Yes, Patreon is making adjustments again—as some creators have suspected and feared. The recurring crowdfunding site agonized over a relatively small change in how it does business, and in doing so it’s setting an example few other platforms live up to.
After an attempted fee change in December of 2017, which Patreon’s current SVP of Product Wyatt Jenkins described to Gizmodo as “when the whole internet turned on us,” trust is still low. It was his seventh day with the company. But in speaking with Jenkins last week, it seems Patreon is doing everything in its power to regain that trust, do right by its users, and provide transparency at a time when evasive behavior is the norm for tech companies. “If we changed pricing at all on existing creators,” he said, “we would have a firestorm on our hands.”
What is Patreon changing, exactly? It’s building out usage tiers, potentially one of the dullest overhauls a company can make to its backend. Whether or not this represents, as Jenkins stated, “the future of Patreon,” what’s crucially important is how it’s communicating the change to current users.
In nuts and bolts terms, the tiers present three options: one for the most casual of crowdfunders, another more full-featured option for the bulk of users, and a limited, bespoke set for the biggest creators in need of the white glove treatment. Crucially, current users are grandfathered into the middle-tier and retain all the features they have now, at the same cost. After what he claims were meetings with thousands of creators over the past year, and a great deal of learning from 2017's debacle, Jenkins realized “Patreon does not get to make unilateral decisions about creators and their fans. Creators are sick of that. That’s the way YouTube works. That’s the way Facebook works.”
Premium will, at first, have limited availability. The number of creators who currently meet the $300 per month fee minimum is, according to Jenkins, a single digit percent of the approximately 120,000 active users. It’s also something the platform will have to actively staff up for. “The original model—the 5 percent model—doesn’t work” for big creators who have more needs, Jenkins said. It comes with a few perks beyond personalized treatment, like a specialized merch option which he likened to the model Chicago Public Media uses that rewards contributors for loyalty over time.
That said, “if a creator just wants to have a membership and then sell some t-shirt and stuff, wherever they have that, that availability is for anyone in any tier.” Again, nothing really changes. And Patreon really, really wants to stress that. Even still, the changes won’t go into effect until May, giving current creators two months lead time to make any necessary preparations. Patreon also plans to set up a livestream to walk creators through the changes to prevent another uprising. “We’re really going up above and beyond to make sure no one feels surprised,” Jenkins said.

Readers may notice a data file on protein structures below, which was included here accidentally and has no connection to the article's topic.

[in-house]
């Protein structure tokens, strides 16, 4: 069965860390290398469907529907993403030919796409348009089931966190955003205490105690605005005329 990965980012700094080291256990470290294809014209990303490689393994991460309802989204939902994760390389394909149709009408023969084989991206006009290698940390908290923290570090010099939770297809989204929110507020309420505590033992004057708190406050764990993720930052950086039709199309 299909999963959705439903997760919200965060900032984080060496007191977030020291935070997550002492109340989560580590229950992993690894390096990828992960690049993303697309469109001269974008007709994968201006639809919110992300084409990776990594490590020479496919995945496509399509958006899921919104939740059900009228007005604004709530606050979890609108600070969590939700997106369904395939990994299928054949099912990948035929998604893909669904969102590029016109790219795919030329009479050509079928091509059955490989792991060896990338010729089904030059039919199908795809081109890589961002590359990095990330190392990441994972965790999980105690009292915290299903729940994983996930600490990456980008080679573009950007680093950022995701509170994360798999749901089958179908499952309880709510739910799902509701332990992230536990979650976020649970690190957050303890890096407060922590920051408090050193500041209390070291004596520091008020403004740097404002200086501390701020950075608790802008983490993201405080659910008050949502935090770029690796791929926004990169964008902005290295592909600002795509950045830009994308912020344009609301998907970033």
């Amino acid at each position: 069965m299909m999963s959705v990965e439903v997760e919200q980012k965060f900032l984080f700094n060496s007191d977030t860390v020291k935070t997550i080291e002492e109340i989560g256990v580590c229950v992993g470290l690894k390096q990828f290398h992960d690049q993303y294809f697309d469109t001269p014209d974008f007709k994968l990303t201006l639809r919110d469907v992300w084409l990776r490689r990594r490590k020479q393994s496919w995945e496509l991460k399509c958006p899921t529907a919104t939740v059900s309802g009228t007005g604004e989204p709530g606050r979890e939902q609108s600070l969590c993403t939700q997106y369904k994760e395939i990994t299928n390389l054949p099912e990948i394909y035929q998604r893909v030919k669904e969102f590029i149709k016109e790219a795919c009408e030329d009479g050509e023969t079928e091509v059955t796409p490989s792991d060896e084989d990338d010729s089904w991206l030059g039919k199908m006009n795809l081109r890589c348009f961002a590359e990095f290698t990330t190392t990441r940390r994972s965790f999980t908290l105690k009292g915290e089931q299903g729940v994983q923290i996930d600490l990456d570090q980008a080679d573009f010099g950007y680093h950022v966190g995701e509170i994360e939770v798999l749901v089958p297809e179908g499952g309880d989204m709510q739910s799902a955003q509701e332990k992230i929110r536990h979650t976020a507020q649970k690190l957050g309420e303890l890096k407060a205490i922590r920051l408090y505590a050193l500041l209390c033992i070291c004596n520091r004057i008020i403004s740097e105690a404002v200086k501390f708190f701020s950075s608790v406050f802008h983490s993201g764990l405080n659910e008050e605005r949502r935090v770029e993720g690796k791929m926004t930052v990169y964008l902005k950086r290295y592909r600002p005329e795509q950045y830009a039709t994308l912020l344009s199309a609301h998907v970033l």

Part and parcel with the tier changes, Patreon is also adjusting its fee structure somewhat, but again, Jenkins claims, “existing creators keep the exact same payment processing rate they have today.” Mainly the changes appear aimed reducing fees on small donations, which for some creators, makes up the bulk of their funding. As a result, Jenkins stated, “there is a cohort of creators who could potentially do better in the new fees and we’re gonna reach out to them and tell them ‘if [changing to the new plan is] something that’s interesting to you, you’re welcome to do it.’”
Of course, those who sign up for the Pro or Premium tier after today’s announcement will be paying higher fees to the platform—essentially subsidizing early adopters as well as helping to fund the future of the service. But the Lite tier seems to be where the platform expects to see its future growth coming from. Patreon believes it’s losing more casual creators during the signup process because new users may be overwhelmed by options and the company is hoping fewer barriers to entry might help with retention. Acquisition of new users is clearly a concern with YouTube’s ‘Join’ button quietly edging into Patreon’s turf last August.
But Patreon has very different incentives than YouTube.
“If you’re YouTube, your number one customer is advertisers—because that’s where the money comes from—and your number two customer[s] are end- users—because you need watch time to get those advertisers to spend dollars— and your number three customer are people who make content,” Jenkins explained. “You just follow the money on a business and you know what they care about.” Even in the most cynical terms, as he notes “Patreon takes a percentage of creators so it’s pretty clear who our priority is.”
There’s no shortage of tech companies that would like some involvement in every aspect of our lives. Strange how refreshing it is to go back to just being a customer on known terms.